Cultivated primarily for its seeds, oleaginous flax could also be valued for the different fractions that can be extracted from the straw. However, as the straws are not harvested with the same technique and care than for the textile flax, the classical scutching technique cannot be used. As a consequence, an "all fibre" device was used to perform the separation of the different constituents of the oleaginous flax straws. The different fractions were quantified for two retting levels and for two degrees of rewetting of the stems. The physical and mechanical properties of fibres were then evaluated. It appears that the relative amount of fibres extracted from oleaginous flax straw is comparable to the one from textile flax (i.e. 40% of the stem dry mass), and their tensile properties are situated in the lower part of the textile flax range. This work shows that the individual fibre length of oleaginous flax (between 3 and 6 cm) is comparable to that of the scutched textile flax fibres. This makes them suitable for the production of carded aligned fibre yarns for technical reinforcement textiles (e.g. composites or geotextiles). These results demonstrate the interest and the potential added value of harvesting the stems for technical fibre applications.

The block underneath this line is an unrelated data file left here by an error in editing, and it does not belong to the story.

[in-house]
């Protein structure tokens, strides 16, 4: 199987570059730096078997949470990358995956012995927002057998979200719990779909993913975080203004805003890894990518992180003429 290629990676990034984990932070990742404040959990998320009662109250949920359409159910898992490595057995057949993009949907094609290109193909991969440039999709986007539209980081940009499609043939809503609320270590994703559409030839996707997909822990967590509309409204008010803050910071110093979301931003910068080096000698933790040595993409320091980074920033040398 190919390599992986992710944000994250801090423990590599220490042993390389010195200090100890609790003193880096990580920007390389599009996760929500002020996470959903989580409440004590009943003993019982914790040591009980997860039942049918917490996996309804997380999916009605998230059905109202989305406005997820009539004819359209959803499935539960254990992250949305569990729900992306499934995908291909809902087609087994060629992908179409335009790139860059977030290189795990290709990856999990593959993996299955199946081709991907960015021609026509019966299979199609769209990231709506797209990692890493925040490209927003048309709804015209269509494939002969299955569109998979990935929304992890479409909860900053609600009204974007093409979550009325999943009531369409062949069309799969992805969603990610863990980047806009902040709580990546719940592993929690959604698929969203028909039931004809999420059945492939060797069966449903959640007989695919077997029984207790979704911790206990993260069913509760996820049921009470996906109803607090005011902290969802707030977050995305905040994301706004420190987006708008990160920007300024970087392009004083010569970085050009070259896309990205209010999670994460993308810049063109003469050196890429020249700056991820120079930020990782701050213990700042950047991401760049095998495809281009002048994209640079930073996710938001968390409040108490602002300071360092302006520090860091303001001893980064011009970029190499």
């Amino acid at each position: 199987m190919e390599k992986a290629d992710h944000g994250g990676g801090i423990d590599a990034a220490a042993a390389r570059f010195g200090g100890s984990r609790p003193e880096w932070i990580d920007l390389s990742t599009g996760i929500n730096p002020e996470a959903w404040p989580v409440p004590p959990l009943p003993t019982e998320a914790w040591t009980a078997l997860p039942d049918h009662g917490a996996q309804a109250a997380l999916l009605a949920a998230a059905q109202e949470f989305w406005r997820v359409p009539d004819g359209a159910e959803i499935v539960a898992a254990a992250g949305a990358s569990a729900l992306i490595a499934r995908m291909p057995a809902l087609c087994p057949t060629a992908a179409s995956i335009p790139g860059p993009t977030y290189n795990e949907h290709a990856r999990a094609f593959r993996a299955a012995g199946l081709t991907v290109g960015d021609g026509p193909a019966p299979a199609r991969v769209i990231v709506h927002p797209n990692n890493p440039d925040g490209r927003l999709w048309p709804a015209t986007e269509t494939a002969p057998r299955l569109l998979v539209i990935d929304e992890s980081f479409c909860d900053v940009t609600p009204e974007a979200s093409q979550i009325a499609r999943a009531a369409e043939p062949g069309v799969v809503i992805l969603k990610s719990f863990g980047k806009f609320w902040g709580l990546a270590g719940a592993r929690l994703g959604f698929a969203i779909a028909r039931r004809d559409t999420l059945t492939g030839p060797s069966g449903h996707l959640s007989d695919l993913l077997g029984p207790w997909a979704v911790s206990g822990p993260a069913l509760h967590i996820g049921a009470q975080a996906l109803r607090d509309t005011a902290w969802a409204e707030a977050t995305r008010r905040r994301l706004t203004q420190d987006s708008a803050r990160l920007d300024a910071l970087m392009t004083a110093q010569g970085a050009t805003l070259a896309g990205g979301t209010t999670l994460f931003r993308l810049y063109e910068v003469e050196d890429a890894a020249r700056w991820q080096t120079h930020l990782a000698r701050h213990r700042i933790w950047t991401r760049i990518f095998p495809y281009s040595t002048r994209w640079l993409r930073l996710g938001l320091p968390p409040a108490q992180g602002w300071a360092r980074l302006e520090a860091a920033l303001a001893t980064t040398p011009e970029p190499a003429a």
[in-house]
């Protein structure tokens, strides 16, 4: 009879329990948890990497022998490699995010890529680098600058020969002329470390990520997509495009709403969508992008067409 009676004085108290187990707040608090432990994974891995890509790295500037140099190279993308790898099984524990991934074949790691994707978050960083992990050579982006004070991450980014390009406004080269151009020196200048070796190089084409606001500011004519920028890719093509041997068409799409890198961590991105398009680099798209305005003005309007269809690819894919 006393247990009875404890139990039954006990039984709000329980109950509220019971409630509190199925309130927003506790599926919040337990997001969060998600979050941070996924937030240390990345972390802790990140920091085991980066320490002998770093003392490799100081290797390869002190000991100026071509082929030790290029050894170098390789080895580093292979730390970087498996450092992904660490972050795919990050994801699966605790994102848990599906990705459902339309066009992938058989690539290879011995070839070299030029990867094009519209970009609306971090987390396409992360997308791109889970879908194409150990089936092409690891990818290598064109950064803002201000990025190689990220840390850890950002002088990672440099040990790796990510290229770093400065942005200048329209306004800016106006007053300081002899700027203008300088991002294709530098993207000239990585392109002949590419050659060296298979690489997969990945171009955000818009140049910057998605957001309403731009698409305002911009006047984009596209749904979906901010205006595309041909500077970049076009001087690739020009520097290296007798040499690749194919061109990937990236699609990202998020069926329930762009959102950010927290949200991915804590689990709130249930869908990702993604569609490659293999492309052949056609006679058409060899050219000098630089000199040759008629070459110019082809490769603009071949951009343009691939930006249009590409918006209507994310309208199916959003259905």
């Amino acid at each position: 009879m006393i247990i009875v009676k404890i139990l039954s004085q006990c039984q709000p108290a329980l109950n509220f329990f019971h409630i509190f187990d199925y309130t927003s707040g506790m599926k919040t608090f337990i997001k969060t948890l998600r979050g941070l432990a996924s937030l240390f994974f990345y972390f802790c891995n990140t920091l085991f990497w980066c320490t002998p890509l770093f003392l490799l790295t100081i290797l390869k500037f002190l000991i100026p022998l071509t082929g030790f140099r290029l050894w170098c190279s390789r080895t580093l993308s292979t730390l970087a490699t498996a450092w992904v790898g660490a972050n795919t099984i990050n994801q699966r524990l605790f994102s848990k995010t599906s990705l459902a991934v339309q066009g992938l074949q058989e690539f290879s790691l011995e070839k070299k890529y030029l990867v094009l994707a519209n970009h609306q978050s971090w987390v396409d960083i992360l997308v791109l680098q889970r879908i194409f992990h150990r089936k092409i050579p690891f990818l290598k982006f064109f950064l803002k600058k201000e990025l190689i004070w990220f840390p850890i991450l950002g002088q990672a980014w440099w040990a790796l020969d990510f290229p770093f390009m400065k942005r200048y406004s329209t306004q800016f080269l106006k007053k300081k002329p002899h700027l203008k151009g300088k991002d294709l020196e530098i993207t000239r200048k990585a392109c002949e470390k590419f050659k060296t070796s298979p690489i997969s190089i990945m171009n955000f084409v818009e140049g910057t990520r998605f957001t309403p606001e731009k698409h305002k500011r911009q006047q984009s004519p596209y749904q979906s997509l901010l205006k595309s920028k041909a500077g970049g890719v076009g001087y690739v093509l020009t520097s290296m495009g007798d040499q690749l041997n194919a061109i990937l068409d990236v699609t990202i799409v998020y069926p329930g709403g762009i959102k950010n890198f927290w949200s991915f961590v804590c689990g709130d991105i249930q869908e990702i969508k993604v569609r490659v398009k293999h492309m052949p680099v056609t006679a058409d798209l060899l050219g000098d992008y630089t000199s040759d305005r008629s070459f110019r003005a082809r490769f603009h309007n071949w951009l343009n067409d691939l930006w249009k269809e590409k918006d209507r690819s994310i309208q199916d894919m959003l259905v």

Ouagne, P., Barthod-Malat, B., Evon, P., Labonne, L., & Placet, V. (2017). Fibre Extraction from Oleaginous Flax for Technical Textile Applications: Influence of Pre-processing parameters on Fibre Extraction Yield, Size Distribution and Mechanical Properties. In Procedia Engineering (Vol. 200, pp. 213–220). Elsevier Ltd. https://doi.org/10.1016/j.proeng.2017.07.031